At the same time the Egyptian political system is set up in a way that may prohibit El Baradei from qualifying for the presidential election. According to Egyptian electoral law, “Each licensed political party has the right to nominate one candidate from its most senior leadership for this presidential election [El Baradei is not a member of any political party in Egypt].  From 2011 only parties established for over five years, with at least 5 percent of seats in parliament, can field a candidate.  Independent candidates must be endorsed by 250 elected members of Egypt’s representative bodies: parliament, or the local and provincial councils.”

The tricky part is that these bodies are dominated by the governing party, the National Democratic Party, so independent candidates are very unlikely to win approval.

Earlier this year, Mubarak called for a multi-candidate election and the candidacy of El Baradei provides a unique opportunity to live up to this promise and open up the regime. Mubarak may therefore decide to amend the law and let El Baradei run. At least that is what a true democrat would do. But at the same time, Mubarak Senior needs to pave the way for the presidency of Mubarak Junior. His proclamations may therefore prove to be empty promises in the end.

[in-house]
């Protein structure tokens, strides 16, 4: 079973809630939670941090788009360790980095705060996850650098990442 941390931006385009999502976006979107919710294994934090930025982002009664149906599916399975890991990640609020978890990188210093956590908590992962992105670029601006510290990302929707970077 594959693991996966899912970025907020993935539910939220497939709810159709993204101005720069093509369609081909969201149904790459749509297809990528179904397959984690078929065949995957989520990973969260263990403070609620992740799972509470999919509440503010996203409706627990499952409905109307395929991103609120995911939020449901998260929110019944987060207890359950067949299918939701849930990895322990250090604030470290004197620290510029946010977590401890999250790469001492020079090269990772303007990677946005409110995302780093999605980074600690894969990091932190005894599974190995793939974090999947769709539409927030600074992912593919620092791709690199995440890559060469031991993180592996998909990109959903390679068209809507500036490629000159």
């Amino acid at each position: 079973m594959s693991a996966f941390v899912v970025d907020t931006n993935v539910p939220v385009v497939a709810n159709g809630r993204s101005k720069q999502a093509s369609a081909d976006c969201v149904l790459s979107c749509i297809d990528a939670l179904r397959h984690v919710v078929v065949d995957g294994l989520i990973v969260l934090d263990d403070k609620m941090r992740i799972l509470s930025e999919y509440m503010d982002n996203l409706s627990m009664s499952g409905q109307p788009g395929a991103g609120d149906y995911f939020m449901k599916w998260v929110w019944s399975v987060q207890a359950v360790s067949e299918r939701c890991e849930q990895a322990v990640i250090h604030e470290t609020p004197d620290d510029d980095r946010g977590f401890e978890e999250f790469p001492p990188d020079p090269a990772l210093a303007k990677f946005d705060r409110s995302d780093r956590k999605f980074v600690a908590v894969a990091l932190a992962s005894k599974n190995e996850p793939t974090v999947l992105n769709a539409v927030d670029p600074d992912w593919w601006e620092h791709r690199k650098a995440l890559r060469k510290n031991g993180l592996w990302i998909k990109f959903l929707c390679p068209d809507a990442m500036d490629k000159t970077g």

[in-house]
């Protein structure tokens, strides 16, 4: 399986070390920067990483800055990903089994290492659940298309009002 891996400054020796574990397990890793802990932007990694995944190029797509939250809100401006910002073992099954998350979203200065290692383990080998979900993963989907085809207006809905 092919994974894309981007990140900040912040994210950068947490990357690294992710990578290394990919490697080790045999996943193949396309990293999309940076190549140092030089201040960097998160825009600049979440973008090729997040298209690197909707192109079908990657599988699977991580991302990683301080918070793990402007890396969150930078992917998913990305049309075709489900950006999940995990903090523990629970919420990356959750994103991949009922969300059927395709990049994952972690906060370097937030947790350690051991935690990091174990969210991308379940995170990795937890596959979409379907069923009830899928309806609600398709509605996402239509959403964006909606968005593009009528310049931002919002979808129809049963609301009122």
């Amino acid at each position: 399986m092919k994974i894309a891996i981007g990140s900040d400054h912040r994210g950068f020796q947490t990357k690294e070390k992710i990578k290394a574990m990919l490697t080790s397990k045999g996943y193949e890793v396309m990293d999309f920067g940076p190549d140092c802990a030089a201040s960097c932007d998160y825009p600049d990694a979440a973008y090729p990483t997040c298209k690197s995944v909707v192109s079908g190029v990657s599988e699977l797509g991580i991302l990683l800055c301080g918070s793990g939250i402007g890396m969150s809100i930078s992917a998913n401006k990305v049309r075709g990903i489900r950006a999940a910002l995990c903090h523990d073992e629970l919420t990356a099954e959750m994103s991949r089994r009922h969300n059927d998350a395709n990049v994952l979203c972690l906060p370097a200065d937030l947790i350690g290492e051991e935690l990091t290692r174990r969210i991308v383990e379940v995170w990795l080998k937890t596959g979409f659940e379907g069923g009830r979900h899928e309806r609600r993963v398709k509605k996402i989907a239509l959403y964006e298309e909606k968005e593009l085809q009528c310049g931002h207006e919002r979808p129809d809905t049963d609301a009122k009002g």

This election is about much more than El Baradei against Mubarak.  The two ‘candidates’ represents two different ways of governing and will undoubtedly lead the country in two radically different directions. Egypt is at a crossroad. It needs to decide if it goes in the direction of democracy, or if it sinks down deeper into authoritarianism. » More

ISN Quiz: Armed Non-State Actors

Test your knowledge of the ANSA ABC, the focus of our Special Report this week.

[QUIZZIN 7]

Taunting Tolerance in Indonesia

Girls listening to religious teaching, photo: Paul Arps/flickr

Indonesia has long been known as a vibrant, tolerant and resilient country. With the world’s largest Muslim population, a fledgling democracy and a surprisingly vibrant economy (with corruption and poor infrastructure still hampering growth), Indonesia has, quite spectacularly, turned doomsday scenarios in the turbulent aftermath of the Suharto era to a laudable success story of post-colonial and post-authoritarian reconstruction.

While the economy bubbles along (surprisingly well given the global circumstances, as an Economist Special Report noted last year), Indonesian society is going through a process of self-discovery. With roots in arguably the most historically pluralistic form of Islam practiced in the Muslim world, Indonesians are looking to find their footing somewhere in between these roots and the shoots of a modern society that pushes for women’s rights, freedom of expression and further tolerance.

Even though Islamic political parties have never dominated the public realm in Indonesia (à la Malaysia, for example) with their support dropping by more than 10 percent to 26 percent in the 2009 legislative elections, a degree of accommodation has characterized the political process in the past. Although the government has been resolute in its pursuit of radical extremists, among them the infamous Jemaah Islamiyah group, it has also tolerated groups, preachers and religious schools that promote a more orthodox and intolerant (and arguably un-Indonesian) form of Islam. » More